10 Variations on the Negroni | SAVEUR

10 Variations on the Negroni

These bitter and citrusy drinks are a bartender favorite for a reason

First created for Count Camillo Negroni in 1919 at Florence's Café Casoni, the Negroni is actually predated by the Milano-Torino, a mix of bitter, barky Campari and sweet vermouth that evolved into the Americano. Around 1920, at his favorite Florentine bar, Negroni asked for something stronger, so the soda water was replaced with gin, and the Negroni was born. Today, it's a mixologist’s favorite plaything, with ingredients swapped for everything from mezcal to sherry. Here are 10 of our favorite adaptations on the classic Negroni.

Half-Sized Negroni Cocktail (TiNegroni)

Half-Sized Negroni Cocktail (TiNegroni)

Half-Sized Negroni Cocktail (TiNegroni)

Matt Taylor-Gross

The negroni without a headache the next day. Get the recipe for Half-Sized Negroni Cocktail (TiNegroni) »

Broken Negroni (Negroni Sbagliato)

Negroni Sbagliato

Broken Negroni (Negroni Sbagliato)

Helen Rosner

Mixologist David Welch pours this bubbly riff on a negroni at Sunshine Tavern in Portland, Oregon. Get the recipe for Broken Negroni (Negroni Sbagliato) »

Americano

Americano Cocktail

Americano

Ingalls Photography

The 19th-century Italian cocktail the Milano-Torino consisted of bitter Campari and Martini sweet vermouth. It is said that American travelers preferred their apéritifs with soda water, so the Milano-Torino with soda became known as the Americano. Get the recipe for Americano »

Negroni

Negroni

Negroni

Ingalls Photography

This classic cocktail couldn't be simpler—it's simply even parts gin, Campari, and sweet vermouth. Get the recipe for Negroni »

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Pink Negroni

Pink Negroni

Pink Negroni

Zoe Schaeffer

Light, orangey Lillet Blanc and fresh lemon juice brighten a springlike twist on the Negroni. Tarragon and tart, hibiscus-based Burlesque Bitters from Bittermens add floral, herbaceous notes. Get the recipe for Pink Negroni »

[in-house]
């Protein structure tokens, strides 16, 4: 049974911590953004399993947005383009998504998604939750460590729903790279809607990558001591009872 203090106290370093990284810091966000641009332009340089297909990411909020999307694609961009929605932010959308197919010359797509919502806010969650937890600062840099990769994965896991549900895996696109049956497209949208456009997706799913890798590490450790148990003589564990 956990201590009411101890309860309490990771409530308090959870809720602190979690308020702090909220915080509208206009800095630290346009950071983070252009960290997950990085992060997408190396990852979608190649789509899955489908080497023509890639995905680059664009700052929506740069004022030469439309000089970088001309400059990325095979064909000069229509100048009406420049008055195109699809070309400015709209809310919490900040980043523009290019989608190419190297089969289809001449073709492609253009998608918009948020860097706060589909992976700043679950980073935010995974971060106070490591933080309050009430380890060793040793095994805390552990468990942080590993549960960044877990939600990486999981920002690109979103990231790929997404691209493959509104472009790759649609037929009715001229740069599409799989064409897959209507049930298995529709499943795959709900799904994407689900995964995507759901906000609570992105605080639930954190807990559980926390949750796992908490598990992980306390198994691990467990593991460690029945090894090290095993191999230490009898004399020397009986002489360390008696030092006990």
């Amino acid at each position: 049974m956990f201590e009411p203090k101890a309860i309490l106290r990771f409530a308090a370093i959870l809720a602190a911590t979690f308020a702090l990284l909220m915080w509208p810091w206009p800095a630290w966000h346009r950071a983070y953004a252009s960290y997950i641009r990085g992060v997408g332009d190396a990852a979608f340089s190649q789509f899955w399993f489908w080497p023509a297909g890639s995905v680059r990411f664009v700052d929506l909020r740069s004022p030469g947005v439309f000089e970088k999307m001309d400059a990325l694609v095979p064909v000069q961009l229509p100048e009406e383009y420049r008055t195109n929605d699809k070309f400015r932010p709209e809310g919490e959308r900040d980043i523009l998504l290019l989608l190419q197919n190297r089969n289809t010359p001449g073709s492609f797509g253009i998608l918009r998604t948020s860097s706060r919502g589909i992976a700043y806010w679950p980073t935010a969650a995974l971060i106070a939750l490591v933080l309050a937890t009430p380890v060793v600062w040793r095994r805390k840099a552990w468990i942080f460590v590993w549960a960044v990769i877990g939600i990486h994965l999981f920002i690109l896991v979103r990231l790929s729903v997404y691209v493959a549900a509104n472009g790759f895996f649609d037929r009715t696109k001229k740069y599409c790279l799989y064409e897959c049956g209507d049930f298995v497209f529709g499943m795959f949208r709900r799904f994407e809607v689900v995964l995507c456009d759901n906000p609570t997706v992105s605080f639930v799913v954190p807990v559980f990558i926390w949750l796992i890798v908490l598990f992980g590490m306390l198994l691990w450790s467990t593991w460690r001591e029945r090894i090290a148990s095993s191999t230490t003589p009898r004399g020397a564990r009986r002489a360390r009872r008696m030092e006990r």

Contessa

Contessa

Contessa

Ingalls Photography

The Contessa, a modern creation of John Gertsen, a bartender at Boston’s Drink, replaces two of the Negroni’s three ingredients: Campari is swapped for the lighter and more orangey Aperol and dry vermouth substitutes for sweet. It’s more like the Negroni’s third cousin than a direct descendant. Get the recipe for Contessa »

Boulevardier Cocktail

Boulevardier Cocktail

Boulevardier Cocktail

Ingalls Photography

In this negroni variation, gin is swapped out for bourbon. Get the recipe for Boulevardier Cocktail »

Amber Negroni

Amber Negroni

Amber Negroni

Zoe Schaeffer

Replacing the Negroni's traditional sweet vermouth with Lillet and the Campari with Braulio, an herbal Italian amaro, gives this twist on the classic cocktail a rich amber hue and a pleasingly astringent edge. Get the recipe for Amber Negroni »

Negroni Sbagliato

Negroni Sbagliato

Negroni Sbagliato

Ingalls Photography

This bubbly Negroni variation, whose name means “bungled,” was invented at Bar Basso in Milan in 1968 when a bartender accidentally put sparkling wine into the drink instead of gin. It is an excellent choice for a brunch cocktail. Get the recipe for Negroni Sbagliato »

Old Pal

Old Pal

Old Pal

Ingalls Photography

In this negroni cousin, the gin is replaced with rye whiskey. Get the recipe for Old Pal »